It's no secret that times are tough in tech, but the industry's top dog has been consistently optimistic about its own situation. Microsoft has publicly stated that it will continue to grow and add thousands of new jobs, denying any plans more sinister than a prudent review of hiring plans. But indications from inside the wire are that things are more grim than have been publicly acknowledged.
With economic conditions looking dark even in the mid-term, however, the company may be gearing up (perhaps even inadvertently) for layoofs after all. Commentary on the blog of long-standing anonymous, internal critic Mini-Microsoft reveals a pattern of internal preparation for workforce reductions which, whatever the company ultimately decides to call them, amount to significant layoffs.
The stories, individually, are hardly conclusive… an increase in vague but suspiciously questioning meetings, individuals being cautioned on personal performance, immediate vendor cut-offs. Put them all together, and it seems that something is afoot in Redmond.
It's not impossible that these are being generated by panicked middle managers trying to stay ahead of the game (and perhaps attempting to protect their own positions in the bargain) and being amplified by concerned staff. As the post says, rumors. Neither is it any secret that Mini-Microsoft's position has consistently called for a downsized Microsoft, and that there may be some level of internal bias to the reports he or she is prepared to pass along on the blog. There is no reason, however, to think that the company is not taking prudent and realistic steps to "right-size" its workforce in the face of changing market conditions.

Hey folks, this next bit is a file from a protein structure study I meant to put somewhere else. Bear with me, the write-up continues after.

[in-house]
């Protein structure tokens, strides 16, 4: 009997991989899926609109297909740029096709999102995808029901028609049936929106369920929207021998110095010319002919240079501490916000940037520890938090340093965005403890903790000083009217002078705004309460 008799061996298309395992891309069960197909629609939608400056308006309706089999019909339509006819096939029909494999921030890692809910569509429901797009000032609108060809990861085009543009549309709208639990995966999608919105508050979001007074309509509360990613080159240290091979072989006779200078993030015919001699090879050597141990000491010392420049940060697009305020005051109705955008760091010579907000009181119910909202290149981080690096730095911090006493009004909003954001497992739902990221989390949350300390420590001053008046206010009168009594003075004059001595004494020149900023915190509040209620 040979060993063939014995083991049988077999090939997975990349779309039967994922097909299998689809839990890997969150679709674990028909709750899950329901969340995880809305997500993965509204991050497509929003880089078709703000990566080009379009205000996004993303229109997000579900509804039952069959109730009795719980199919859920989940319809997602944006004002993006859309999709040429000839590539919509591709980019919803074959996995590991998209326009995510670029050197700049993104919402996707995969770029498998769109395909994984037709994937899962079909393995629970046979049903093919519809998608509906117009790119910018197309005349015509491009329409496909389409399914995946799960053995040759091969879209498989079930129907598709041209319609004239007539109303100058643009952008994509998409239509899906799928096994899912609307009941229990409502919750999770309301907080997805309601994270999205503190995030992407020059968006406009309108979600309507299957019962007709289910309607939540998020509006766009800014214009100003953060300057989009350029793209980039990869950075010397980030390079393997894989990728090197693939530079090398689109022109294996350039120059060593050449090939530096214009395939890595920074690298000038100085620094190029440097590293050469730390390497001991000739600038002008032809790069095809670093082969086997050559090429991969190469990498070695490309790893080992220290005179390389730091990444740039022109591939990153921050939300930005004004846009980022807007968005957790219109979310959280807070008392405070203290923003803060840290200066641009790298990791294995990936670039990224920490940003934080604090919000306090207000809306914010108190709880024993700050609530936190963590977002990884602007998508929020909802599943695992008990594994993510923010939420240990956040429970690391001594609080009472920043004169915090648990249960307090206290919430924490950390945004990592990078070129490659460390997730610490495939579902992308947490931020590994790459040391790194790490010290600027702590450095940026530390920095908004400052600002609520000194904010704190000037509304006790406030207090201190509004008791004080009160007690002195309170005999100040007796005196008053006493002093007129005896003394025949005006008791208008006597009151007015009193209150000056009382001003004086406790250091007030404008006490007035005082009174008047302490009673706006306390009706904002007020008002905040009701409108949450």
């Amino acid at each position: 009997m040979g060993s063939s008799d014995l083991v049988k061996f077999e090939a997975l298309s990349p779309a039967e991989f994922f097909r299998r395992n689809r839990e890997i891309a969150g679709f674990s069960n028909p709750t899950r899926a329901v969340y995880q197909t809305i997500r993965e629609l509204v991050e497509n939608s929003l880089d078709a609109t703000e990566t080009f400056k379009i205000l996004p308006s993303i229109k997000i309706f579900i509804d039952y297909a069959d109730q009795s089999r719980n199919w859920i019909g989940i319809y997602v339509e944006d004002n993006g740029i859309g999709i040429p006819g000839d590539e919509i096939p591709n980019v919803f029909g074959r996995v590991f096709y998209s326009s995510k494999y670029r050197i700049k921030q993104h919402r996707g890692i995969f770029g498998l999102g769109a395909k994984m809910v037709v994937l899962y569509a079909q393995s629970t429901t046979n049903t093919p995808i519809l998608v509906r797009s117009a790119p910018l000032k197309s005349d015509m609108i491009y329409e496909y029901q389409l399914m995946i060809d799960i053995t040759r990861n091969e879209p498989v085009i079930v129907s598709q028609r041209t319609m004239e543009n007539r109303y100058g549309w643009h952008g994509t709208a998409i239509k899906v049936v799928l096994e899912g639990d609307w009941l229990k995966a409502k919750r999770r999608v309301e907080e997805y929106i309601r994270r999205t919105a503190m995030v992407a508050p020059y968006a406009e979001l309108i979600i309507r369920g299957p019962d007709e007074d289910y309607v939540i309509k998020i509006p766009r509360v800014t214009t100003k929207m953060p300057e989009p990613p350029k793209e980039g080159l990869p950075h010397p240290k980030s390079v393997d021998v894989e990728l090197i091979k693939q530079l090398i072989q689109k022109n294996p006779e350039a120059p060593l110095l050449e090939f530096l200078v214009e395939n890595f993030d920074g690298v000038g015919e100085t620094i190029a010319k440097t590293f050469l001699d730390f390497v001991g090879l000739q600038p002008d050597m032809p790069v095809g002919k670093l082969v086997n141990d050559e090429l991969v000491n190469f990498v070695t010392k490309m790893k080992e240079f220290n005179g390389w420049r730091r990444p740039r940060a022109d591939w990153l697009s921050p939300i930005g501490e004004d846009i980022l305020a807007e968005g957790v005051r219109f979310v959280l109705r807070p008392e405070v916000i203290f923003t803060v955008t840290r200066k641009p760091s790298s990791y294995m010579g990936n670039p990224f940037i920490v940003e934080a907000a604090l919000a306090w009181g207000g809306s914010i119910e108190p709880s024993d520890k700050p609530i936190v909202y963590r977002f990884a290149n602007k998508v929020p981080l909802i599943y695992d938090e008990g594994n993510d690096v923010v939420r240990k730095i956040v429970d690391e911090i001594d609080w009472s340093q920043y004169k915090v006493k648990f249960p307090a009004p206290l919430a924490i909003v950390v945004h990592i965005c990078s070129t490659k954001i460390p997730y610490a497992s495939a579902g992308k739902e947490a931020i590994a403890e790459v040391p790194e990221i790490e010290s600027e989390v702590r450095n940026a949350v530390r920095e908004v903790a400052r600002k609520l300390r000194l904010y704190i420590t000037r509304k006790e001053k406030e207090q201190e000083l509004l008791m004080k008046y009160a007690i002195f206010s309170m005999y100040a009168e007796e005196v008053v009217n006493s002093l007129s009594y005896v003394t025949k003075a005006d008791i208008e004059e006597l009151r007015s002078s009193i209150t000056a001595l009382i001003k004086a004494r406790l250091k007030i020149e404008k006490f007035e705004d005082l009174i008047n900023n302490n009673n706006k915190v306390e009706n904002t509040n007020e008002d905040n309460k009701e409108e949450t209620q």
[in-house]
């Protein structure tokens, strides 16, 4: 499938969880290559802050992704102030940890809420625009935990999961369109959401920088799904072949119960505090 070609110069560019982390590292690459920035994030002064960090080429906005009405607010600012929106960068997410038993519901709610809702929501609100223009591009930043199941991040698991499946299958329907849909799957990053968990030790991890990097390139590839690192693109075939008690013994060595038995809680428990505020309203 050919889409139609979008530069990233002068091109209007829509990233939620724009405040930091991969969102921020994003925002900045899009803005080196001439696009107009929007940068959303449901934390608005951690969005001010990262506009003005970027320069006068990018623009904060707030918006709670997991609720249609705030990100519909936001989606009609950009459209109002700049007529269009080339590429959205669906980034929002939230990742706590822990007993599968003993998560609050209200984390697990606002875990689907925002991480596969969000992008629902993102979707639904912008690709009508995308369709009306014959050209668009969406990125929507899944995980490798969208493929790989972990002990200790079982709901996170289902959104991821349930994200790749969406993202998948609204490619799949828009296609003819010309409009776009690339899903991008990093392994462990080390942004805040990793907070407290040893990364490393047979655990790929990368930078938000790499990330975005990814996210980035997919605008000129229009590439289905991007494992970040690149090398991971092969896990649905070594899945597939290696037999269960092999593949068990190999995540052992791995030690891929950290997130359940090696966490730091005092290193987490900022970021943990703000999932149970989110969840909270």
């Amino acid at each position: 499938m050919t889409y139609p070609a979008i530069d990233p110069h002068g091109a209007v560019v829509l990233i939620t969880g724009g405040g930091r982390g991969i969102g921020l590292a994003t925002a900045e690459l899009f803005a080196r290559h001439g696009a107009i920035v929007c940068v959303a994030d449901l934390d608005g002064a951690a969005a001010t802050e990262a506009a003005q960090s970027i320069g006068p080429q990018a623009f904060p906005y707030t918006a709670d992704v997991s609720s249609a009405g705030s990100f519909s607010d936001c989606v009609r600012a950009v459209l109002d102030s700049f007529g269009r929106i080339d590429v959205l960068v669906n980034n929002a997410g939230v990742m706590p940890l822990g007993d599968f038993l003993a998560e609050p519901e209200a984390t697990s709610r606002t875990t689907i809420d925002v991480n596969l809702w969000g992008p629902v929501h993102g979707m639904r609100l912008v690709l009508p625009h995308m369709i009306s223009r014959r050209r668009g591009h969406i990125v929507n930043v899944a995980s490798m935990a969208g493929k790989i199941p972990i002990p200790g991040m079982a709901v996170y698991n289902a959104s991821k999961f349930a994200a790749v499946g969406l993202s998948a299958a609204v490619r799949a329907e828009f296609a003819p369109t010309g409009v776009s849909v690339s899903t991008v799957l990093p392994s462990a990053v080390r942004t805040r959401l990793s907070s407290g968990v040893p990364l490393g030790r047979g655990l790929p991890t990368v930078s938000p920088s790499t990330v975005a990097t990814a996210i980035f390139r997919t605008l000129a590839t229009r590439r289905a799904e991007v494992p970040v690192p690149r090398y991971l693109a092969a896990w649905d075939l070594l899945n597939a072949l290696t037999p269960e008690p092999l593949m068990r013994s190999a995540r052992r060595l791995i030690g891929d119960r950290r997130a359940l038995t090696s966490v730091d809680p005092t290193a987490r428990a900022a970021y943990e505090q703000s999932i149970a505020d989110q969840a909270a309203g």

Mini has been a consistent voice calling for downsizing at Microsoft, albeit from a motivation to develop a leaner, more focused, more competetive company. While acknowledging this to be the case, Mini also says "I'm all for cutting back, but it should have been done long ago, responsibly, vs. forced upon us." The changing conditions compelling this action have been changing for some time; a more proactive, thoughtful approach to sizing the corporate workforce might have paid dividends had it been enacted a year or two ago. A reaction of this sort is bound to be negative, and hurts the company's chances to weather a number of other very real challenges it faces in the marketplace.
From my perspective, Microsoft is heading into this significant downturn with far fewer advantages than it has enjoyed historically. Those advantages are still tremendous: a significant cash position, continued domination of the desktop operating system and productivity software markets, a solid chunk of the server market, a strong gaming division, and a passel of very smart, very experienced people.
The company will have to deploy all those resources skillfully and without further mis-steps in order to weather the combination of the recession and increasing threats to its primary business model. I like the strategy apparently crafted by Ray Ozzie to transition Microsoft from a traditional software, like antivirus software, footing to a more services-oriented company. How the company executes on that strategy, and to what extent certain internal elements will strive to chain it to the older model, are extremely important. Following on the heels of the lackluster Vista release, the Yahoo acquisition debacle, and a number of high-profile failures in web and consumer services, the last thing the company needs is a haphazard approach to de-staffing (did I just make that word up? I like it!). Chaos and confusion resulting from across-the-board cuts or hiring freezes could torpedo even those things the company is doing right; and to end up in that position would only underline the point behind Mini's rhetorical question: "Whoa, how did we get here and who was leading us?"